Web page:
Sympathy

In our 24-hour commute to life, do we have even thirty minutes to drop by the Station called Sympathy? Thirty minutes is not much, considering that we still have 23 hours and 30 minutes for ourselves, to do our chores, to catch some sleep, to cook dinner, to get a sip of coffee, or have lunch, to watch DVD, to exchange pleasantries, to chat on the Net, to argue with a neighbor over dog poop, to go malling. The Lord does not even demand thirty minutes. But a few seconds will do.

That’s a few seconds to think whether we should sympathize with the likes of Congressman Wahab Akbar, with the three Muslims who perished in the police raid, with the thousands who had perished in the cyclone that swept through Bangladesh, with the little girl from Davao who killed herself because she was fed up with life, with those fellows who perished in riots in Myanmar or Pakistan, with those who died in the fires in California, in typhoons in Asia, in earthquakes in Iran and China, in the suicide bombs in Iraq, Afghanistan, Israel, and Lebanon, in Columbine shooting in the US, as well as with those in 9-11. And for the rape victims. Remember the dead, the ones who were hurt, and the ones still hurting.

I mean just sympathize. And pray. Sympathy and prayers for them who were left behind–the widows, the orphans, the extended family of those who had perished, just anyone who was hurt. Sympathy is above the politics of war and religion. Sympathy sees beyond the color of the skin. It evades the rhetorics of hawks in Congress and on the Net. It is blind to racist displays one sees on TV, and deaf to racist remarks.

When you sympathize, you cease to argue about the wrongness or rightness of the act of terrorism, because that belongs to the court; you cease to think whether the victims deserved it or not, because this is an area God alone can decide. Statements like “they who use the sword shall die by the sword,” or, “only God knows what those people may have done, and they probably deserve what they got” is not in the preview when one sympathizes. We are neither the Sanhedrin council, nor the authority in the land. We are just God’s people trying to live peacefully in this war-torn world.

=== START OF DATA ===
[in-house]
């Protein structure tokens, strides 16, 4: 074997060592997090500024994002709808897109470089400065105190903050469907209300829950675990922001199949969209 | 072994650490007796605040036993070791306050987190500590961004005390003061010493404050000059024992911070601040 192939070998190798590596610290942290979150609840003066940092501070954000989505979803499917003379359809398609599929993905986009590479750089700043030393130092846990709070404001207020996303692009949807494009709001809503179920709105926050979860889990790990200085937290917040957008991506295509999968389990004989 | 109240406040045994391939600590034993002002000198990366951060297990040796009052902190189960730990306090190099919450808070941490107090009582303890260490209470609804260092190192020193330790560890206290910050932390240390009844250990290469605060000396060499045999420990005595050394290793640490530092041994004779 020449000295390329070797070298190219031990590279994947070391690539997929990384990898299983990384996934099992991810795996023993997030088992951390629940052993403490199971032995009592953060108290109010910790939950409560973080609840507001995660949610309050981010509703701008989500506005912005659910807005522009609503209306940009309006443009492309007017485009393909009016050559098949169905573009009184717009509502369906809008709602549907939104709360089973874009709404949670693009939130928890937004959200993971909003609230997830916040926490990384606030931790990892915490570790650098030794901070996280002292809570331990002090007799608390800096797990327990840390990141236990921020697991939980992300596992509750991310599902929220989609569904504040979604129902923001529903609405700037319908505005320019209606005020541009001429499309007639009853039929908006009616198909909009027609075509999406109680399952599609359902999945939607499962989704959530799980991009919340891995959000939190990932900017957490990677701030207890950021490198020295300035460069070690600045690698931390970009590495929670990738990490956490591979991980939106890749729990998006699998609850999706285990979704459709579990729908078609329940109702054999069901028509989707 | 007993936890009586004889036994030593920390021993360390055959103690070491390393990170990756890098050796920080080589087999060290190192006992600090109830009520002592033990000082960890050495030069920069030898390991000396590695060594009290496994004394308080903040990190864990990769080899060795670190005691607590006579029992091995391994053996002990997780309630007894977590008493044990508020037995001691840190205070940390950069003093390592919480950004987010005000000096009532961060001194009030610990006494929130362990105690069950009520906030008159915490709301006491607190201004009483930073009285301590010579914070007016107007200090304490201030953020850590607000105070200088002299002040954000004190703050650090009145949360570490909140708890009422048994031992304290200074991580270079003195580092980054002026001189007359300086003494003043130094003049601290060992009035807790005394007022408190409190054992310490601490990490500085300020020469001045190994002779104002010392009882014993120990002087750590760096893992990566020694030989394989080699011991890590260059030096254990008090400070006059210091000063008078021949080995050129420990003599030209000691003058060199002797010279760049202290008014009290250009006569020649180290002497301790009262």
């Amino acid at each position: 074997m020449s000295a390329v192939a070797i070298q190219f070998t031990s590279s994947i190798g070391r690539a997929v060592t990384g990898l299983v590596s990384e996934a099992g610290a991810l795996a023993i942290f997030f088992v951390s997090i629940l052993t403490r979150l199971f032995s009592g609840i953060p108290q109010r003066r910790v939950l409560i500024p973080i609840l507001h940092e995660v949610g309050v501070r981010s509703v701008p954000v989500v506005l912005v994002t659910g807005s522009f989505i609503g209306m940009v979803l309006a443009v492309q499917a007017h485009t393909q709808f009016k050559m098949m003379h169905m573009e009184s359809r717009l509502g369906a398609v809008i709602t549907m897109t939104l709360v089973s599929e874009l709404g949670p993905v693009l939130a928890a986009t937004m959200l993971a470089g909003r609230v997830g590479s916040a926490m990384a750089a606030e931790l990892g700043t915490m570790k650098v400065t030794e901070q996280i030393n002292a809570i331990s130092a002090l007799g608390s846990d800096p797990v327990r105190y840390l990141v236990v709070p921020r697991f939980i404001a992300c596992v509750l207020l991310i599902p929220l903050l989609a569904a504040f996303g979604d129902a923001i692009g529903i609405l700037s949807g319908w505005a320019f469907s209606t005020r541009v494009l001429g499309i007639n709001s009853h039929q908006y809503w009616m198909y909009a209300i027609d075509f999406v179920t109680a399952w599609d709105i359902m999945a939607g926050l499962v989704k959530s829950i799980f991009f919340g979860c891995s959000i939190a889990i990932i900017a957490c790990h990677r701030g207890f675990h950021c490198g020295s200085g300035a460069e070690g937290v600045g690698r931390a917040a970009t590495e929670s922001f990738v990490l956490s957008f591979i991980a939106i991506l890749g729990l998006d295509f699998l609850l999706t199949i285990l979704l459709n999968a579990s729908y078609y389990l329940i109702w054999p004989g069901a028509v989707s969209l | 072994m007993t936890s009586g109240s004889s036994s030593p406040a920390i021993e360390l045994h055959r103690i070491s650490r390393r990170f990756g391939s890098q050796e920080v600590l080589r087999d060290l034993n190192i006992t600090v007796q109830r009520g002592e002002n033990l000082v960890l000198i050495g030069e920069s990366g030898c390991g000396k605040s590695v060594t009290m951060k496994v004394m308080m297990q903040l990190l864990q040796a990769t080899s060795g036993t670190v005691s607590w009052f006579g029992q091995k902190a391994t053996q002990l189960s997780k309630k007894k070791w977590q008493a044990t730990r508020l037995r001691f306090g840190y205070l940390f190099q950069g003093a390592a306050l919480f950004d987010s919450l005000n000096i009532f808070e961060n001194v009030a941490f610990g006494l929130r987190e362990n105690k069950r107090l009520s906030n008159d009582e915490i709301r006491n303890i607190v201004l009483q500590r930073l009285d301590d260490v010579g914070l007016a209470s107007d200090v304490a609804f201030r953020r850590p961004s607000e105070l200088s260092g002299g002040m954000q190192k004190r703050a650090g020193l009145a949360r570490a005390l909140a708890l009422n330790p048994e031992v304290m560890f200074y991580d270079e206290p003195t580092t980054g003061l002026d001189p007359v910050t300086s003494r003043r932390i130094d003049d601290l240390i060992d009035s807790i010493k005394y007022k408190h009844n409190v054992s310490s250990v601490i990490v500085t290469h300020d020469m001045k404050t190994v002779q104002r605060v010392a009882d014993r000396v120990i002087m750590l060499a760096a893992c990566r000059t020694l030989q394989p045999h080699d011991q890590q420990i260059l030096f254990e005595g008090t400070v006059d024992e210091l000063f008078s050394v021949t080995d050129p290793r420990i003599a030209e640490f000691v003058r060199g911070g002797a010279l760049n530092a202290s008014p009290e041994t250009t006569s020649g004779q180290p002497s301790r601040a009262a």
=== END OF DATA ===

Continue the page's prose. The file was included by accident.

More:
The biggest war is not World War III, it is the war within us; the greatest enemy is not the suicide bombers and terrorists, it is us. I won’t fight any war in this world because I am leaving it for a better world anyway. I won’t fight this physical war in the world, because I am waging a much bigger war in my soul. The reason is focus. Where is your focus.

Don’t misunderstand. I am against any form of terrorism, of any act to hurt our fellowman, and I will do what is in my power to convince the terrorist to stop or cease and desist. But that is all I can do. I cannot police the ranks of evil men. I hedge, I avoid. I leave their company, because I am determined in my quest to find the company of angels and cherubs when these days are over, when time is better, and that will be on the last day. I cannot take vengeance against my enemy because God says vengeance is His. My focus is on something nobler and more profound.

The biggest war is waged in our souls; it is a war against the old nature that still remains in us. The spiritual battlefield is littered with the carcasses of men and women who have been victims of their own passions, who have succumbed to their own cares, who have refused to battle the enemy that is in them. A battle half-waged is a battle unwon.

To win the war is to have a change of character. We cannot guarantee however that if we change, others too might change. Perhaps they will. I pray that they will. It is God’s will that they should change.

There is another great reason too why we should sympathize and pray. Because of what we will have and what we will be. Evil men do a lot of damage to properties, to bodies and souls. But it is my belief that when the war by evil against evil is going on, the Christians– the true followers of Jesus– will be safe and secure. They are a people protected from harm. Jesus promised that. Victims of terrorists’ war they may be, but their souls are protected.

And when evil men from eternity to eternity–from Adam’s days to our future days– will be judged, and consigned to the Great Conflagration that sees no end, then the people of the Lord will be the last men standing. It is because we trust in the great God who cannot lie.

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